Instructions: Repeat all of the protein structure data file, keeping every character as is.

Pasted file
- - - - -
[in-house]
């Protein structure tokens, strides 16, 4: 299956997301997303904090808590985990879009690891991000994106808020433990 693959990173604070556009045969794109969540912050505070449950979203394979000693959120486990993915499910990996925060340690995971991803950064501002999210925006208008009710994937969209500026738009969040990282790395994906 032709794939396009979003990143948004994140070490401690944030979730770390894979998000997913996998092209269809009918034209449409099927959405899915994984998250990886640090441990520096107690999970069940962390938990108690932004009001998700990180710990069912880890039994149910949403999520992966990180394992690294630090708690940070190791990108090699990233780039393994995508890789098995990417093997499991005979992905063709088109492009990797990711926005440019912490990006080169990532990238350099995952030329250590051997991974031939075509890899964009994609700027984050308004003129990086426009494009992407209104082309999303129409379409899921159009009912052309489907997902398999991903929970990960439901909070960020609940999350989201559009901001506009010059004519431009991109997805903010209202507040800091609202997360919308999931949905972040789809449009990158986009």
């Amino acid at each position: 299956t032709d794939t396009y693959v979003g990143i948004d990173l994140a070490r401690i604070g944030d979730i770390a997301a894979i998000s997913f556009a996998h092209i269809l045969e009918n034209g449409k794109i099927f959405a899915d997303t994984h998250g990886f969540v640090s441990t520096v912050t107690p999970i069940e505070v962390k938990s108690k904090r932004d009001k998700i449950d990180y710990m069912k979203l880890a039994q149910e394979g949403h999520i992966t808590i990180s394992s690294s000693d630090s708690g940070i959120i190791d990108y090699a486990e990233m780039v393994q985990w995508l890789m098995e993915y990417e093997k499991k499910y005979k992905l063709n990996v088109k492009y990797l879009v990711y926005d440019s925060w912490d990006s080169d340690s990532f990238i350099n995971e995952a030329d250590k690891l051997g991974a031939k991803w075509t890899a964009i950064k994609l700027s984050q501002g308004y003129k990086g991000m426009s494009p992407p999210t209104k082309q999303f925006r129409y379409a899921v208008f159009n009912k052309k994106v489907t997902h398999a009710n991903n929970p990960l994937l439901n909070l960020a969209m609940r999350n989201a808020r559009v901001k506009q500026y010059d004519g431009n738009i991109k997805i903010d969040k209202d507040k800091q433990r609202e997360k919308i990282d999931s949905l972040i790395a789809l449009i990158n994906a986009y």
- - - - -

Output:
[in-house]
């Protein structure tokens, strides 16, 4: 299956997301997303904090808590985990879009690891991000994106808020433990 693959990173604070556009045969794109969540912050505070449950979203394979000693959120486990993915499910990996925060340690995971991803950064501002999210925006208008009710994937969209500026738009969040990282790395994906 032709794939396009979003990143948004994140070490401690944030979730770390894979998000997913996998092209269809009918034209449409099927959405899915994984998250990886640090441990520096107690999970069940962390938990108690932004009001998700990180710990069912880890039994149910949403999520992966990180394992690294630090708690940070190791990108090699990233780039393994995508890789098995990417093997499991005979992905063709088109492009990797990711926005440019912490990006080169990532990238350099995952030329250590051997991974031939075509890899964009994609700027984050308004003129990086426009494009992407209104082309999303129409379409899921159009009912052309489907997902398999991903929970990960439901909070960020609940999350989201559009901001506009010059004519431009991109997805903010209202507040800091609202997360919308999931949905972040789809449009990158986009």
């Amino acid at each position: 299956t032709d794939t396009y693959v979003g990143i948004d990173l994140a070490r401690i604070g944030d979730i770390a997301a894979i998000s997913f556009a996998h092209i269809l045969e009918n034209g449409k794109i099927f959405a899915d997303t994984h998250g990886f969540v640090s441990t520096v912050t107690p999970i069940e505070v962390k938990s108690k904090r932004d009001k998700i449950d990180y710990m069912k979203l880890a039994q149910e394979g949403h999520i992966t808590i990180s394992s690294s000693d630090s708690g940070i959120i190791d990108y090699a486990e990233m780039v393994q985990w995508l890789m098995e993915y990417e093997k499991k499910y005979k992905l063709n990996v088109k492009y990797l879009v990711y926005d440019s925060w912490d990006s080169d340690s990532f990238i350099n995971e995952a030329d250590k690891l051997g991974a031939k991803w075509t890899a964009i950064k994609l700027s984050q501002g308004y003129k990086g991000m426009s494009p992407p999210t209104k082309q999303f925006r129409y379409a899921v208008f159009n009912k052309k994106v489907t997902h398999a009710n991903n929970p990960l994937l439901n909070l960020a969209m609940r999350n989201a808020r559009v901001k506009q500026y010059d004519g431009n738009i991109k997805i903010d969040k209202d507040k800091q433990r609202e997360k919308i990282d999931s949905l972040i790395a789809l449009i990158n994906a986009y």